Australian chef, Neil Perry, is a perfect example of a Westerner who understands fully the nuances of Chinese cooking & Chinese food. He's exposed to Chinese food from childhood and, thru the decades, developed an insight into what constitutes Chinese taste & cooking. Heck, he can cook Chinese better than most Chinese chefs in Sydney.

    1. You probably need to delete "Chinese" and just focus on "Cantonese" here. (I know it is not possible for you to do so) Sorry to say this but another very common mistake by westerners is to write "Chinese food". "Chinese food" would be too large to cover here. It is not homogeneous and cover Chiu Chow, Xiamen, Fuzhou, Shanghai, Zhejiang, Shandong, DongBei, Beijing and these are just the coastal regional food. And appreciation of Si chuan would be different from Hunan cuisine.

      There is no Chinese gourmet who push to promote HKG or China restaurant to international stage. And certainly not "superiority" as I am sure most Chinese will prefer Chinese food and most European European food. That is just common sense.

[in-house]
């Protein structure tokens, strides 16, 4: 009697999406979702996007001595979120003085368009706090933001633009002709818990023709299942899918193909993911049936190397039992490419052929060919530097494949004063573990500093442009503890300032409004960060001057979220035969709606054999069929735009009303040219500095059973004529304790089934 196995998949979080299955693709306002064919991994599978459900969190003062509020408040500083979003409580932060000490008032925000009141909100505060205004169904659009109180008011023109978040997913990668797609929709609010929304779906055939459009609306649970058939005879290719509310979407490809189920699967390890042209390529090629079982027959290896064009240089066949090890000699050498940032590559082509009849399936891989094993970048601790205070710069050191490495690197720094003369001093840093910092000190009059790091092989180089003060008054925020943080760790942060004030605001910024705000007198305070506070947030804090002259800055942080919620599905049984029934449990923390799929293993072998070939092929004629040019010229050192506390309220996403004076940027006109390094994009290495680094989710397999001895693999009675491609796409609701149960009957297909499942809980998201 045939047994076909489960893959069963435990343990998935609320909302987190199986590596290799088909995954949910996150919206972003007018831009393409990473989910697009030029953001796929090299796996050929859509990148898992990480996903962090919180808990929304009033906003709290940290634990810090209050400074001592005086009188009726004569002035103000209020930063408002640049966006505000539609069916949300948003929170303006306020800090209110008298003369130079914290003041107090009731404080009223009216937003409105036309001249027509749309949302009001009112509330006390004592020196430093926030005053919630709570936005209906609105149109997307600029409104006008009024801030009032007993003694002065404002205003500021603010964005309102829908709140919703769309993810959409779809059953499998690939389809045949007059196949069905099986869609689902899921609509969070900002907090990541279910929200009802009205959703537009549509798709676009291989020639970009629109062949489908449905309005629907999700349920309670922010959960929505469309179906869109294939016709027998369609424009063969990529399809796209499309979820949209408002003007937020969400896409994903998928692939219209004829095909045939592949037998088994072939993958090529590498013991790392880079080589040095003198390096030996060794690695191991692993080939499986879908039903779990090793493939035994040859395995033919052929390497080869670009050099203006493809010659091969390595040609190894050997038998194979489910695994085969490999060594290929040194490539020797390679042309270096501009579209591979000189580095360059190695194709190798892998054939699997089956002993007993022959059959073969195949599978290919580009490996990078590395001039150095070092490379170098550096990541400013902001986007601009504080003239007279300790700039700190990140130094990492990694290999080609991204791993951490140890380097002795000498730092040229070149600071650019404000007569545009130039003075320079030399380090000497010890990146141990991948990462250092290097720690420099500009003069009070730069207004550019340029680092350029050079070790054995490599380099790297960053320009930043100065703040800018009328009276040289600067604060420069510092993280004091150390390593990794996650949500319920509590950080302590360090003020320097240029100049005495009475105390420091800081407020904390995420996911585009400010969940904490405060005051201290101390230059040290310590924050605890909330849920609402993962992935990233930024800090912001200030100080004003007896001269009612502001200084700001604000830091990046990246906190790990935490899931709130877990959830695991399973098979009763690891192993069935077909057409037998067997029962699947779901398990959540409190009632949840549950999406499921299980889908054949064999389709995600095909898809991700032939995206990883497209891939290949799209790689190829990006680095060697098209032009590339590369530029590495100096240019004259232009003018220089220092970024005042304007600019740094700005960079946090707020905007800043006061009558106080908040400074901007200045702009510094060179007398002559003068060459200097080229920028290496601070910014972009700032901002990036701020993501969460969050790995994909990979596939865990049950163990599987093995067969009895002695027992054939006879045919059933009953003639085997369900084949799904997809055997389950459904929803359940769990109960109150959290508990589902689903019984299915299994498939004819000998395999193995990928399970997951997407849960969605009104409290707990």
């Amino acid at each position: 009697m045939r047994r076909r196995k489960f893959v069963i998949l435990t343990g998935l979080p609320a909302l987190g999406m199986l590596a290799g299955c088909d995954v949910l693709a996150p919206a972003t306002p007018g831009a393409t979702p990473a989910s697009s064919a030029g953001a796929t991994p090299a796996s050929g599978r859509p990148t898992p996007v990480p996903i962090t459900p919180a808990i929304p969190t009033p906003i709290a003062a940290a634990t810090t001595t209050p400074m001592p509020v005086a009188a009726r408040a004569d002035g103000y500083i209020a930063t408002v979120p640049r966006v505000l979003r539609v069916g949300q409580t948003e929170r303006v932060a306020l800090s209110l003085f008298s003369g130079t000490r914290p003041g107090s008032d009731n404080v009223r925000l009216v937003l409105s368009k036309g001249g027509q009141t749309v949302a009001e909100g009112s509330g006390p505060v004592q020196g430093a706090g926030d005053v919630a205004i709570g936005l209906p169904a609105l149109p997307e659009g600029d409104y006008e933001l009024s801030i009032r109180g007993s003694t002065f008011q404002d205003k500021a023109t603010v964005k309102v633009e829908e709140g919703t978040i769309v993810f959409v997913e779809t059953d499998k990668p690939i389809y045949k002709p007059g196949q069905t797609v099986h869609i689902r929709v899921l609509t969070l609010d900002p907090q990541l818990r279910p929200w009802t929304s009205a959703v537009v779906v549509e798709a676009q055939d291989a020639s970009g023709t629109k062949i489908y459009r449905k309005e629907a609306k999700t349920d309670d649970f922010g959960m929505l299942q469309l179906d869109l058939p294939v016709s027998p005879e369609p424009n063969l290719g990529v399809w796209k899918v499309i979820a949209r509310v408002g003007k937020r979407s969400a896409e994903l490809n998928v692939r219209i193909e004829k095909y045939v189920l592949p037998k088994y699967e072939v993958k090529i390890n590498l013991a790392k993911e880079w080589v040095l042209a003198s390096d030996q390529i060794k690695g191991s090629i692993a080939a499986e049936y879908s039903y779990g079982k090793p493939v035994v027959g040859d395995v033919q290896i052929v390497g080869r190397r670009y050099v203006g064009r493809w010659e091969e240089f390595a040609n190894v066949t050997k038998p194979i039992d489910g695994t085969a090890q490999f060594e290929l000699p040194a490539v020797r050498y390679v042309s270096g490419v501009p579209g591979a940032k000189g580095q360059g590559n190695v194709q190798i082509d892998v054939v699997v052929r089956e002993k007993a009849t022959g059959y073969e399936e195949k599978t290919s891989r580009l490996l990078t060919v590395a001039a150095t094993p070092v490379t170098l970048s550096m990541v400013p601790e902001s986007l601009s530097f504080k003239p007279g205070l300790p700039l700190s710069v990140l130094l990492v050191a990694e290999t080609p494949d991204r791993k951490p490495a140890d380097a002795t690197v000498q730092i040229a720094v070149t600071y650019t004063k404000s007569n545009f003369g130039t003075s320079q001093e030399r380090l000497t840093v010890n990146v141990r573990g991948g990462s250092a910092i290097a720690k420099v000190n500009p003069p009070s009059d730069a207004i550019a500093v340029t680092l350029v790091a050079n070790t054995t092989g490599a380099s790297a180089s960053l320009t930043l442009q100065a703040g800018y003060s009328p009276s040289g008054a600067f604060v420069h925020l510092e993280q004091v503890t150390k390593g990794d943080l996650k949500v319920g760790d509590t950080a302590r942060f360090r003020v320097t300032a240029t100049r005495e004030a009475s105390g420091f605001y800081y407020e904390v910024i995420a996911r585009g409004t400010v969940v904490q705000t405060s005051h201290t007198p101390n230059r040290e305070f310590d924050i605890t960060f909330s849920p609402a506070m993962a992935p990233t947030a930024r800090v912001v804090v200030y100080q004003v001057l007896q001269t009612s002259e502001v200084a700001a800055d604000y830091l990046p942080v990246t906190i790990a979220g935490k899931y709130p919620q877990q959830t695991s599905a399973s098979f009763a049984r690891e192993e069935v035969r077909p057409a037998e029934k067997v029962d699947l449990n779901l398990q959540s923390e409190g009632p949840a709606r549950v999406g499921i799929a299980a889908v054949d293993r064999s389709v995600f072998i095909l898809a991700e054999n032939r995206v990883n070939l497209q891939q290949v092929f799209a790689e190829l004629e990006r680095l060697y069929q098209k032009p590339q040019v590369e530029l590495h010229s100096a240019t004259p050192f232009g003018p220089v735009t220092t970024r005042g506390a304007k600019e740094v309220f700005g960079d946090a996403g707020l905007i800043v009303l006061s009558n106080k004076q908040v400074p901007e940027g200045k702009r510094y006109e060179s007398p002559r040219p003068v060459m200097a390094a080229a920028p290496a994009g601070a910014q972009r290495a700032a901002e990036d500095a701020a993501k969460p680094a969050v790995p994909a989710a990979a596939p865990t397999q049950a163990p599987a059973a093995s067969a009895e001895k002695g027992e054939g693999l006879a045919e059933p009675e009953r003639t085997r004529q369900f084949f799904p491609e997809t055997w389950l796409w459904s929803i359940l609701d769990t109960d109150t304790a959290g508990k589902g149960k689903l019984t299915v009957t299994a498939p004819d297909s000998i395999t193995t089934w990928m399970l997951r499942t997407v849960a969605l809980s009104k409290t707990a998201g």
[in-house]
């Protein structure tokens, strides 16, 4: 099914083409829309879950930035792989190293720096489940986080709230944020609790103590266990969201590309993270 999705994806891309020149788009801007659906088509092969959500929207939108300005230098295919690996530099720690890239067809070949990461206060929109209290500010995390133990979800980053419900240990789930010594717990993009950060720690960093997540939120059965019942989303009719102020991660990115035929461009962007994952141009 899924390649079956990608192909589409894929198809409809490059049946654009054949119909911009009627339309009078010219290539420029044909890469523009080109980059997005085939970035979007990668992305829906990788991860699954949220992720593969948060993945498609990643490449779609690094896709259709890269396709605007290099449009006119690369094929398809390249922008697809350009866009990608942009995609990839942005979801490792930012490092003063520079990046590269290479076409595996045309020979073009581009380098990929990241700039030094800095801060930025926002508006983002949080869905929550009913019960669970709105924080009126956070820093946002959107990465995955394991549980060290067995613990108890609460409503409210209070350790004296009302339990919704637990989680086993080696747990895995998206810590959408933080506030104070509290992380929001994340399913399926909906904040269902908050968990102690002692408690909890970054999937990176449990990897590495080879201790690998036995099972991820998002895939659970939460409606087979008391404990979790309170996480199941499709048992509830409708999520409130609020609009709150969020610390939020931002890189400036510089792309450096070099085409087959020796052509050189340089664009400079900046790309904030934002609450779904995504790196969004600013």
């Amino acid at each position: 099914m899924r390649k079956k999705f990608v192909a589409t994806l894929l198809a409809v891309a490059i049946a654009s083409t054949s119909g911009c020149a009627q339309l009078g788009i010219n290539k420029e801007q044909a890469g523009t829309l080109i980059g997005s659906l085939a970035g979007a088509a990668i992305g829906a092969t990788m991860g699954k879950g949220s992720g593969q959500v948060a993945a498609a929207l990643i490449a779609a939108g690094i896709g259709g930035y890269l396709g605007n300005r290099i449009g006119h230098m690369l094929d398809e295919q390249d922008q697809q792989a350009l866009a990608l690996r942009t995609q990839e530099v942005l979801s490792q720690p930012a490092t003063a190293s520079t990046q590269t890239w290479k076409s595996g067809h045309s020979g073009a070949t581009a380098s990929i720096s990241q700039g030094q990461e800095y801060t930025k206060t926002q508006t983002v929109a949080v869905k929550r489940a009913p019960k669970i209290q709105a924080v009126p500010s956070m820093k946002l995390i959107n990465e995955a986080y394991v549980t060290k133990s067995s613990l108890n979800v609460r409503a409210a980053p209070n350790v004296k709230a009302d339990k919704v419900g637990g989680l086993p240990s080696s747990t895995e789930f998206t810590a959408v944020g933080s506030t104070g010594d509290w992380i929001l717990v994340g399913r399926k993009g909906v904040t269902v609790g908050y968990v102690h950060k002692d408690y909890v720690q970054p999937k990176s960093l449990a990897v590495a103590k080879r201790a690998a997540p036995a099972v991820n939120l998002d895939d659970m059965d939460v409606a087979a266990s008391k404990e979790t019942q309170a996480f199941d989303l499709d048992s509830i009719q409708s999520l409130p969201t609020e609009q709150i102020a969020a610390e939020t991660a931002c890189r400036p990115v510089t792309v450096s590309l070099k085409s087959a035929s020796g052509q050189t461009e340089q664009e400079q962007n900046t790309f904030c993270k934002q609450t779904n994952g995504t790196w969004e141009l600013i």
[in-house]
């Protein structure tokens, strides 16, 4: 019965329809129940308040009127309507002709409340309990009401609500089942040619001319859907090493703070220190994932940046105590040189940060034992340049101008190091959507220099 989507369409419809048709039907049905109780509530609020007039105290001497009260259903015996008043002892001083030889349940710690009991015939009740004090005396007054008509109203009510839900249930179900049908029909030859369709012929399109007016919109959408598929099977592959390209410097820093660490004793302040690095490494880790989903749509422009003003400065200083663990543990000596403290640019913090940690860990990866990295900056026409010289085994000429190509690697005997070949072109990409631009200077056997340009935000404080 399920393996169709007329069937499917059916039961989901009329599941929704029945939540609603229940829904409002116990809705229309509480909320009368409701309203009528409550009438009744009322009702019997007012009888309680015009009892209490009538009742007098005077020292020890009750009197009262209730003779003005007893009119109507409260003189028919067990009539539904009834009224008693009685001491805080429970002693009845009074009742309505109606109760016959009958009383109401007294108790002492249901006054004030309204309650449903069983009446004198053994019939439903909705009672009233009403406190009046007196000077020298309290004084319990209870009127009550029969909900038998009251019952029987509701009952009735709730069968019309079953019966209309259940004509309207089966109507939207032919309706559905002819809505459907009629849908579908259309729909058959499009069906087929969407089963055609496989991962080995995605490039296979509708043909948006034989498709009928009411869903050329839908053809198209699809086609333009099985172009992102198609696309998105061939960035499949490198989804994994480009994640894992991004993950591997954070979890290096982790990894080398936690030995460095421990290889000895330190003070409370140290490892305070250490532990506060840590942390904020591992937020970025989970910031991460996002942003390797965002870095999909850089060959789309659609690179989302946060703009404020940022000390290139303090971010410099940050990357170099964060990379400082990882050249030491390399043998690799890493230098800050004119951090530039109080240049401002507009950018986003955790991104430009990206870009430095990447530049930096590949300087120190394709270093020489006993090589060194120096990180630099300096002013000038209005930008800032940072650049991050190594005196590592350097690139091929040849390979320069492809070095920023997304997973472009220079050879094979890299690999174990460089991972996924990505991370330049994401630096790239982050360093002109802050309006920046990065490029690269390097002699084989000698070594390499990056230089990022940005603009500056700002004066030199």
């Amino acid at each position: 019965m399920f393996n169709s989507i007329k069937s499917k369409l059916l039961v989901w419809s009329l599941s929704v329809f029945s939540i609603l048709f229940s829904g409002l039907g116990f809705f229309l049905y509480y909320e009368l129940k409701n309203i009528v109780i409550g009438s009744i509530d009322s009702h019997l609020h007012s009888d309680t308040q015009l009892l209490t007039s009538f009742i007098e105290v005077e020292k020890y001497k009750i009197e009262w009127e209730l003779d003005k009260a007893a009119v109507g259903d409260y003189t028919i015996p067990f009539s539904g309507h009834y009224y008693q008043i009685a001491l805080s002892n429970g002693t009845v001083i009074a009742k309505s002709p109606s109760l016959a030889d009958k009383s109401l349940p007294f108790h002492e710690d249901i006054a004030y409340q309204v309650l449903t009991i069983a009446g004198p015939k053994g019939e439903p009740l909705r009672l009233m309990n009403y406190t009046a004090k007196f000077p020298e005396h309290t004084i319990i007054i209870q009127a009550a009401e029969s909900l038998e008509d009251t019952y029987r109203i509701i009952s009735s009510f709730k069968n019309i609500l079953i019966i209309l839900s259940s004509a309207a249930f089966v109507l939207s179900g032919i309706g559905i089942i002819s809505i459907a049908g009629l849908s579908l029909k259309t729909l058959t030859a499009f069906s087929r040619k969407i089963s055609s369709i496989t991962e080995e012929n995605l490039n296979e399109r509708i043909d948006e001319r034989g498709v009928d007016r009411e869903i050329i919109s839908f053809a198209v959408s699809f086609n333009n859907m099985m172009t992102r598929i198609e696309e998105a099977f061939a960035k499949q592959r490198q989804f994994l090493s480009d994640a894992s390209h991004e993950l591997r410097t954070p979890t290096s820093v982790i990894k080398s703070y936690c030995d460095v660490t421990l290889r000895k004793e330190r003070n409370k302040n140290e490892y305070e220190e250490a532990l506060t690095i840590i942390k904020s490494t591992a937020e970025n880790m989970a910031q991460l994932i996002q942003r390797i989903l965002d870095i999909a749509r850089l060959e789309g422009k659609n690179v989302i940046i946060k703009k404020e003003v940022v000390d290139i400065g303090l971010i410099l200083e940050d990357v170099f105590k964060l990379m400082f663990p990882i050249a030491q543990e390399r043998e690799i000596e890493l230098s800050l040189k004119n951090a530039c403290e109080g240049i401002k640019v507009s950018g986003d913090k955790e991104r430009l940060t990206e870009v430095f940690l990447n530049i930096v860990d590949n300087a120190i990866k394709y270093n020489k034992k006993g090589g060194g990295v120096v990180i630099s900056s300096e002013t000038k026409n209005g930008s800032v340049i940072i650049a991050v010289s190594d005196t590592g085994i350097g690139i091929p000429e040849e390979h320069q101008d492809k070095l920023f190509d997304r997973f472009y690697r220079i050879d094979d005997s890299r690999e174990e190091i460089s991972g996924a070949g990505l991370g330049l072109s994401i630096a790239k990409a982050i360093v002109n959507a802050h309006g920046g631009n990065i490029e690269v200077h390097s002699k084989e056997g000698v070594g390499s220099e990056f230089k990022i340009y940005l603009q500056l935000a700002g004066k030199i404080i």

I love Tim's Kitchen but I am not a big fan of parmelo skin though Tim's version is very good. You don't have to love parmelo skin to love and appreciate Cantonese food. There are so many dishes, so just because you don't like one dish, who cares.

      There is really nothing important to "get" it. Just keep studying and trying it. On the lower end scale, it is very easy to understand: wanton mee, brisket hor, char siu, dim sum. It is very straight forward whether you like it or not. And of course, the more you try different places, the more you know which place serves the more refined and delicious ones.